The role of civil society in Sweden's welfare

Tuesday, October 3, 2017 - Published by Ragni Leifson
How Sweden works with the volunteer sector to better support informal carers.

Of Sweden's 10 million inhabitants, 15 percent are active family carers. Many of them never consider asking for support. Their efforts are thought to be worth 177 billion swedish crowns (18 billion Euro).

"There is a huge amount of work being done, and many of these family carers are doing a fanstastic job every day. But many of them get worn out, and they don't think it's their place to ask for support", says Tomas Philipp, development leader at the County Council of Värmland.

Philipp says that one group that is often forgotten, is adult carers with a responsibility both for their ageing parents and for their own children.

(Main picture: Members of the In For Care team playing empathy games during a gathering in Värmland spring 2017.)

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"Family care support officers at the municipality want to reach out to these family carers and offer them more support, but find them hard to identify and get in contact with", Philipp says.

Seeing the family as a whole

The County Council of Värmland is striving to better the connection between the hospitals and the primary care centers. Philipp points out the importance of being able to follow and help the patient all the way from informal care to hospitals.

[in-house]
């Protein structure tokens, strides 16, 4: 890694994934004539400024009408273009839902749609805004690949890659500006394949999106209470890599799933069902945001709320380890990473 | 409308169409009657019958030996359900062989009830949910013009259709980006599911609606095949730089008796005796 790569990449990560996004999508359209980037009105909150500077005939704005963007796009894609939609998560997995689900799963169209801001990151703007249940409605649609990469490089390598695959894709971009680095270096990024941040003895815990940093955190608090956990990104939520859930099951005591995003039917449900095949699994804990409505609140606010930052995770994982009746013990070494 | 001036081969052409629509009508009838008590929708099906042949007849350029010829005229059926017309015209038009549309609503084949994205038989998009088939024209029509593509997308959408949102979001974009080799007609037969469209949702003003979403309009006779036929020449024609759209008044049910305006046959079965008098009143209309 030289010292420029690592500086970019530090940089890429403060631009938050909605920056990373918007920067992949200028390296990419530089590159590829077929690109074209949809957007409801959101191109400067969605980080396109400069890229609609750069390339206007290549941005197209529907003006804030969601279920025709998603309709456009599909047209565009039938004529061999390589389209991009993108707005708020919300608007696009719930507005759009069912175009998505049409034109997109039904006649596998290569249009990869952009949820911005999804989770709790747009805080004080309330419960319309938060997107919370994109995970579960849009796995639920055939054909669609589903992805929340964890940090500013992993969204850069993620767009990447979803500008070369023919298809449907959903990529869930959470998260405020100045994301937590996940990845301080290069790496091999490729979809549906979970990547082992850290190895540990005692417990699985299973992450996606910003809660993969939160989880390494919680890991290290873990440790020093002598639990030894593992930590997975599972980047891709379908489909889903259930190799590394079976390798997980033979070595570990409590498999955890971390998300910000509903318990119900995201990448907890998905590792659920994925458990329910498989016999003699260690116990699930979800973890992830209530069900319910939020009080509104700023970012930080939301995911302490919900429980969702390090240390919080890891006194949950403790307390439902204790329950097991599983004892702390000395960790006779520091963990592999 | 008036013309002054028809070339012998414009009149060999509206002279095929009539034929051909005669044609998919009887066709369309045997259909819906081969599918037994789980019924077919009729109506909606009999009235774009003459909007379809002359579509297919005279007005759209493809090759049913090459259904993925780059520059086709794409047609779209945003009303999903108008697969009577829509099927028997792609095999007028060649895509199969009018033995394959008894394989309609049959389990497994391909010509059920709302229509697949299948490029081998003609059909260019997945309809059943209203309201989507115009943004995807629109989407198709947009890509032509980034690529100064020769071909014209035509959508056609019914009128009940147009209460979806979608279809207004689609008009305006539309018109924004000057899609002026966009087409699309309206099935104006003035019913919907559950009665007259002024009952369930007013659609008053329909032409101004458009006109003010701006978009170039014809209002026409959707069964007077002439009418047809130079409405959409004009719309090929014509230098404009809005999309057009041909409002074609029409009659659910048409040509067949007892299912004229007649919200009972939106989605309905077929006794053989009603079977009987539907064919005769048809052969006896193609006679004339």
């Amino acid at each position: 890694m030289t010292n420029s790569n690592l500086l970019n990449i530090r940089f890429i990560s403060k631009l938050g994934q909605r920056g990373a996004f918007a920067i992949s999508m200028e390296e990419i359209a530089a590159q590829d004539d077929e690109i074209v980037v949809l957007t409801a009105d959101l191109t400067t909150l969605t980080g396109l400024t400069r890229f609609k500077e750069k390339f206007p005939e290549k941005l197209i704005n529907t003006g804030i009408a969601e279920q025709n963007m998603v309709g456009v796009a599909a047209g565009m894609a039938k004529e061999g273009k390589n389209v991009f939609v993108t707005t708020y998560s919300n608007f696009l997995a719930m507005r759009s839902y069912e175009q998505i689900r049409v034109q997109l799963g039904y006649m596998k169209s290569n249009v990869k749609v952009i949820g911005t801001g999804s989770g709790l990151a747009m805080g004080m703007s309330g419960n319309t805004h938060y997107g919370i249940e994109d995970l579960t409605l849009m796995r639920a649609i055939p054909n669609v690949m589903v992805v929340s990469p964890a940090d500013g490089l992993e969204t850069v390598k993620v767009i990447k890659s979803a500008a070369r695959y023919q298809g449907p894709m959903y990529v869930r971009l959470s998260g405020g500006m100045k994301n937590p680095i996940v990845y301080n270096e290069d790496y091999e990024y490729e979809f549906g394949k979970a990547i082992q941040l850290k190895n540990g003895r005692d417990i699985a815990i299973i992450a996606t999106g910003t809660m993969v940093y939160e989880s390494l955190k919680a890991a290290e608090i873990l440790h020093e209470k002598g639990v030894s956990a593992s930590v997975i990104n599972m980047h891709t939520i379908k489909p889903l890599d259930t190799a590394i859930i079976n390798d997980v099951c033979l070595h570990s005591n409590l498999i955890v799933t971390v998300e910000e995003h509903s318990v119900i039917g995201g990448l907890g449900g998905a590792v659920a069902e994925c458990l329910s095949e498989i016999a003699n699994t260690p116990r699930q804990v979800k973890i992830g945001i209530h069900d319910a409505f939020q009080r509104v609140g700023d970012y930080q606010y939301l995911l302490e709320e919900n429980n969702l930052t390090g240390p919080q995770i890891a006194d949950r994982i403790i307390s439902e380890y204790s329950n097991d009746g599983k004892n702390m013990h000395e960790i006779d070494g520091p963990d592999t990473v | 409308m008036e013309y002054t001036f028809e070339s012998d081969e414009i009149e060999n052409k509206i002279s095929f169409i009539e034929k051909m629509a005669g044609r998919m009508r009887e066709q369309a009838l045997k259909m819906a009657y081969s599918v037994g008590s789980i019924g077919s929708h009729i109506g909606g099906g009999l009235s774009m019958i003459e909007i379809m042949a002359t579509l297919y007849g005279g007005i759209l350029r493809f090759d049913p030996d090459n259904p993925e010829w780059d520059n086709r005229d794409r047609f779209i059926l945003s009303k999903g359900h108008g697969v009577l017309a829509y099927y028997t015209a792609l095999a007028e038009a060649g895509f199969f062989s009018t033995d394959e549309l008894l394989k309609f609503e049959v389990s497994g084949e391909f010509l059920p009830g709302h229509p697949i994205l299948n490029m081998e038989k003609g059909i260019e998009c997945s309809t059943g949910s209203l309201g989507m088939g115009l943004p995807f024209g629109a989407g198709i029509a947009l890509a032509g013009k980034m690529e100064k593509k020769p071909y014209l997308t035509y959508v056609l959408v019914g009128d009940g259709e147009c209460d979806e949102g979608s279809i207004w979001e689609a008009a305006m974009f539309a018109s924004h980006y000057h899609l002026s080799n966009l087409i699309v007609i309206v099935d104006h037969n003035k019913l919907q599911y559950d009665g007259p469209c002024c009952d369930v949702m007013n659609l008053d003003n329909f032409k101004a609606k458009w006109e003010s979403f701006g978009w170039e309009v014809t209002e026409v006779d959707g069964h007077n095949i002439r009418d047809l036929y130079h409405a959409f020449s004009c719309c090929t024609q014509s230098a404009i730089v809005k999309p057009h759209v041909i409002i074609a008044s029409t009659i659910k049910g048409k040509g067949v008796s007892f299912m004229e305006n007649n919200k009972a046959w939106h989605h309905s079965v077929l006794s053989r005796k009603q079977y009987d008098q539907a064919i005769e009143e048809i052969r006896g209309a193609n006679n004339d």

"Step two is to start seeing the whole family together. Today everything is very patient oriented. For example, when you are discharged from the hospital, the system doesn't always take the informal carers in the family into consideration", Philipp says.

Working with the volunteer sector

While Swedish healthcare and elderly care budgets are not being cut – so far – they are strained. Philipp says that the County Council sees it as important to develop more cooperation with the volunteer sector. At the same time, many volunteer organisations want to stay independent.

"If we ask a volunteer organisation to help us with patient education, they may have different priorities. There is a need in the public sector to work better with the resources of the volunteer sector", Philipp says.

He mentions Överenskommelsen.se, a cooperation between the Swedish government, county councils and non-profit organisations, as a step in the right direction.

Learning from Europe

The County Council of Värmland is a partner in the In For Care project, working to generate innovations in informal care and voluntary assistance. The project is partly funded by the Interreg North Sea Region programme of the European Union.

In May 2017, all the In For Care partners came together for a workshop in Karlstad, Sweden. Among other things, there was a session on co-creation and service design.

"It's important for us to get to know the other members of the project and to take part in their experiences and ways of working. Belgium and the Netherlands are far ahead of us when it comes to organizing volunteers", Philipp says.

undefinedThomas Philipp.